We can help you find the right agoraphobia treatment. Call 888-647-0051 (Who Answers?) toll free today.

Treatment: Therapy

Cognitive-behavioral therapy is the most commonly used therapeutic treatment for agoraphobia. It “involves 10 to 20 visits with a mental health professional over a number of weeks.” The treatment works by

  • Allowing the individual to change the way they think about their disorder
  • Helping them to understand and control “distorted feelings or views of stressful events or situations”
  • Teaching them relaxation techniques, such as:
    • Consciously slowing their breathing and concentrating “on expanding [the] abdomen, not [the] chest, with every inhalation” (Better Health Channel)
    • Meditation
    • Yoga
  • Asking patients to imagine what they fear in a safe place so that they can, eventually, learn to be less afraid
  • Helping the individual consider why they may have started to become so afraid in the first place and where the origin of their agoraphobia lies

In some cases, “you may also be slowly exposed to the real-life situation that causes the fear to help you overcome it.” This is a very beneficial treatment method called exposure therapy that helps patients face their concerns in a controlled environment. It is the same method that is often used with panic disorder and specific phobias. The patient is asked to go to a place that scares them with someone they trust and to practice their breathing and relaxation exercises. Over time, the place will no longer have a hold on them through fear.

Treatment: Support Groups

Many support groups exist for individuals suffering from agoraphobia and anxiety disorders in general. These groups sometimes meet in person but may often meet online, given the state of many individuals who are in need of membership. While these groups are not always considered to be formal, medical treatment, they can often be helpful and many clinicians encourage patients with agoraphobia to pursue them.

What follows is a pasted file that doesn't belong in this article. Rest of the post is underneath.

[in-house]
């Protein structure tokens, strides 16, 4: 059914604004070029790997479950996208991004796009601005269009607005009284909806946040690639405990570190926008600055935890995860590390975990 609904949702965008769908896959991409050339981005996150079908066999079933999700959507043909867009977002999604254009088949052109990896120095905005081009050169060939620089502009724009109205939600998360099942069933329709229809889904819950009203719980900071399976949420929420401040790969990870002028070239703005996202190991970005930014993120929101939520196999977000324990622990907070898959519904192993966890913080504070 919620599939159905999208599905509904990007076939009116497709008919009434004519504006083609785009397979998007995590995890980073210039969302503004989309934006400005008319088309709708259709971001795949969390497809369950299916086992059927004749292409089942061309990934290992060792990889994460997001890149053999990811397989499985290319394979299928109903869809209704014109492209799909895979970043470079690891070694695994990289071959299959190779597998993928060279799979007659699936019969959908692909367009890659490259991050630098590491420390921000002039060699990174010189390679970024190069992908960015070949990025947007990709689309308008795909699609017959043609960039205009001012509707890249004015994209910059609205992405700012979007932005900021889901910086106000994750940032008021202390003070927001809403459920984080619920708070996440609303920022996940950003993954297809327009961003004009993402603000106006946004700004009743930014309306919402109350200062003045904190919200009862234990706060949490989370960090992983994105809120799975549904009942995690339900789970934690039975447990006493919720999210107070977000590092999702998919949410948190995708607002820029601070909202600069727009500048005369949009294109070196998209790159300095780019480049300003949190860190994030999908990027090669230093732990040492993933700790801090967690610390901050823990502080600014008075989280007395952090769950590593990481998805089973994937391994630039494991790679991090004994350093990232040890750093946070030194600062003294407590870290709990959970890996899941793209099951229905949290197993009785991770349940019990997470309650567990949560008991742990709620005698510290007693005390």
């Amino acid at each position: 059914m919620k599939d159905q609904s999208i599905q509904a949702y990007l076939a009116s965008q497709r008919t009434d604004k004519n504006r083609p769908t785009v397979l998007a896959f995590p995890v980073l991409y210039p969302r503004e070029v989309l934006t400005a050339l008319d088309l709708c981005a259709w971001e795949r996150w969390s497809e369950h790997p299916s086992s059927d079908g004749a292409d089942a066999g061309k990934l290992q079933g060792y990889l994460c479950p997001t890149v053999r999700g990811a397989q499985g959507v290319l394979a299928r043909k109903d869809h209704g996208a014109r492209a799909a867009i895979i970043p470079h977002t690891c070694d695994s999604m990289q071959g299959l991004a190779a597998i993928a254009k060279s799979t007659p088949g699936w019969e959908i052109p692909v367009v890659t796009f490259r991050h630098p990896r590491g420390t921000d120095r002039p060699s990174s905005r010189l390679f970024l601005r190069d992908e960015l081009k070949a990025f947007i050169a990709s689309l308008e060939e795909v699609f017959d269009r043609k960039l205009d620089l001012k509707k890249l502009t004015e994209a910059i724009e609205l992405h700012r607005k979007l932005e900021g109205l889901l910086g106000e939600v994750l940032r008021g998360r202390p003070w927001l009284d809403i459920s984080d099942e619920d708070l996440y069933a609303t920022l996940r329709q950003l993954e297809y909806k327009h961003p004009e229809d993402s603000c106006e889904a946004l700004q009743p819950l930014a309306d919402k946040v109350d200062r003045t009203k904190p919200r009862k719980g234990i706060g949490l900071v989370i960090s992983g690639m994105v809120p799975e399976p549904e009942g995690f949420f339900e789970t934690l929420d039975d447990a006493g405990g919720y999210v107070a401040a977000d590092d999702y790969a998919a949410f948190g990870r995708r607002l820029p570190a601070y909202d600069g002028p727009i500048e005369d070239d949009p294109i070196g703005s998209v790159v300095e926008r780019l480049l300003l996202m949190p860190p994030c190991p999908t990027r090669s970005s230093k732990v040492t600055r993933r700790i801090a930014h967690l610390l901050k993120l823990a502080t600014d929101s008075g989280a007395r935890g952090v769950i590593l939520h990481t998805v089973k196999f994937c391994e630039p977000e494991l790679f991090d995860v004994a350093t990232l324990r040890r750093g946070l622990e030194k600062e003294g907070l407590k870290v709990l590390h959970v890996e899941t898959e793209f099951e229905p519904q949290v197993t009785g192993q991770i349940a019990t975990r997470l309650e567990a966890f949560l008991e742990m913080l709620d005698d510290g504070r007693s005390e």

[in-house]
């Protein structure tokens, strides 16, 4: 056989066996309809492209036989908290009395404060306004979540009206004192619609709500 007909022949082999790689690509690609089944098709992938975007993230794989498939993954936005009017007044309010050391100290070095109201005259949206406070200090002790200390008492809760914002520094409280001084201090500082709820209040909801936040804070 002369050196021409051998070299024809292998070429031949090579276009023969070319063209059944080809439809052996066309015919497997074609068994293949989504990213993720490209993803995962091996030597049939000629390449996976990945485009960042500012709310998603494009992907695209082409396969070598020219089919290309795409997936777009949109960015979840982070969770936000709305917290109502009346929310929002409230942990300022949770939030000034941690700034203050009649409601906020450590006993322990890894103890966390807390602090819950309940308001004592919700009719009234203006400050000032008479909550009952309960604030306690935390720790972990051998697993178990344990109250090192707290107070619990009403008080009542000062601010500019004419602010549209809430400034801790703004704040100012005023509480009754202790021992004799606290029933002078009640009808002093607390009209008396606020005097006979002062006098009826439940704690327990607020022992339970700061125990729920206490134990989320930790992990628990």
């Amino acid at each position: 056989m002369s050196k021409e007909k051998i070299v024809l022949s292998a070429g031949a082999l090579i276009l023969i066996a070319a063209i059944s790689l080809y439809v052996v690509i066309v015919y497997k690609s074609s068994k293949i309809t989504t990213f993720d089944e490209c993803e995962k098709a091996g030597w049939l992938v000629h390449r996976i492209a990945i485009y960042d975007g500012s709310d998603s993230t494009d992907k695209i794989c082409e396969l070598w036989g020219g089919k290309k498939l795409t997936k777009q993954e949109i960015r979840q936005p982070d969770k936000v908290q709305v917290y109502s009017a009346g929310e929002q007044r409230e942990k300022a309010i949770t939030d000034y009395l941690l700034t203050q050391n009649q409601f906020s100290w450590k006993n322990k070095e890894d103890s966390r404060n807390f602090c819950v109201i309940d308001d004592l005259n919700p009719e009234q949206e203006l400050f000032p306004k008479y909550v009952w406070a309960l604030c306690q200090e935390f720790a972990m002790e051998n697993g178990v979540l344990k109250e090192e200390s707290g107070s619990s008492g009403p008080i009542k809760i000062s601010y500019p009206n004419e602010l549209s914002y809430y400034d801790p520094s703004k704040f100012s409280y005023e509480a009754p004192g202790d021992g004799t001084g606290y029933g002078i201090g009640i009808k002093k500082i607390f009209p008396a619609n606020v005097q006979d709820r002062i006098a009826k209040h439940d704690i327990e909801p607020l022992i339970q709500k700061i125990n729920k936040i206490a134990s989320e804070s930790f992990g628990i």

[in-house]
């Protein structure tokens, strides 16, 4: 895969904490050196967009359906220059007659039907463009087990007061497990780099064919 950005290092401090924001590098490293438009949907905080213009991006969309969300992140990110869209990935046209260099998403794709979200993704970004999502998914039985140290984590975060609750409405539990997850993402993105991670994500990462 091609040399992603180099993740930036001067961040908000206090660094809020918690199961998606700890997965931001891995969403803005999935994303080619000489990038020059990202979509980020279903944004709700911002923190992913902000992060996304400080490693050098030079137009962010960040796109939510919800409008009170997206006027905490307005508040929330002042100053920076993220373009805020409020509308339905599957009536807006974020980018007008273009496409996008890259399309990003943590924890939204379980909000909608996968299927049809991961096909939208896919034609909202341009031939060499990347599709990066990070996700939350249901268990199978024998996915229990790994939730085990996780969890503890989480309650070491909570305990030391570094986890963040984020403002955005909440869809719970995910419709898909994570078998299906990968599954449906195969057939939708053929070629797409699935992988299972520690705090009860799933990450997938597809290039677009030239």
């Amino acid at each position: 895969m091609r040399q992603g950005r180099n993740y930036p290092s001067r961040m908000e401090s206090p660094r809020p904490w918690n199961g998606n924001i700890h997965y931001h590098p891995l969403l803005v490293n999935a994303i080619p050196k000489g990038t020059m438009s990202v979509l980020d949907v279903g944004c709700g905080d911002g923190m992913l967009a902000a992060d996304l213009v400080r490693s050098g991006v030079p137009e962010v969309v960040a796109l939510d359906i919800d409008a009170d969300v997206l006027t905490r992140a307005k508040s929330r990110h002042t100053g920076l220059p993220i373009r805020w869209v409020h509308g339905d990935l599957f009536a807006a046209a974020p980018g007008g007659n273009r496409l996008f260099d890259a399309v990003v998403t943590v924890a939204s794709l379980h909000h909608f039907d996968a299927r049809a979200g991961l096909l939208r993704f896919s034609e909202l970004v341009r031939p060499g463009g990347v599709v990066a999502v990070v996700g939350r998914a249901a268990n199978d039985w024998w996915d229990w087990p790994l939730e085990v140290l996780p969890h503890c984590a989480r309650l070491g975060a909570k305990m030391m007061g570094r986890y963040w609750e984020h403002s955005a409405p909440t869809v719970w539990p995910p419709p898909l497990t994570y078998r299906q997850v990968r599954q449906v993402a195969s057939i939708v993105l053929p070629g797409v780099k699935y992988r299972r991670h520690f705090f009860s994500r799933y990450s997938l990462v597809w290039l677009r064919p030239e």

These groups help individuals through support, encouragement, and togetherness, allowing those who suffer from agoraphobia to feel less alone in their fears. Group therapy is a similar concept but meetings are often run by a licensed counselor, whereas support groups are normally led by another individual who has gone through the particular disorder being discussed.

For help finding treatment for mental health conditions call 888-647-0051 (Who Answers?) toll free anytime.

Treatment: Self-help

There are many self-help methods taught within treatment centers and therapy sessions in order to help individuals continue fighting their agoraphobia even after treatment has ended. These can include:

  • Getting more exercise.
  • Sleeping a regular amount.
  • Eating healthy foods.
  • Taking care of one’s personal hygiene.
  • Practicing breathing and relaxation techniques.
  • Avoiding dangerous or mind-altering substances.

When you are able to participate in these self-help techniques as well as those given by a doctor, your recovery will often be stronger and it will be less likely that your agoraphobia may begin to return. Practicing healthy living habits will increase your chance of living healthier, in your mind and body, and avoiding anxious feelings. Also, making sure that you follow these rules will help you continue to go out of your way to stay healthy, making you less likely to avoid life which agoraphobia so often causes people to do.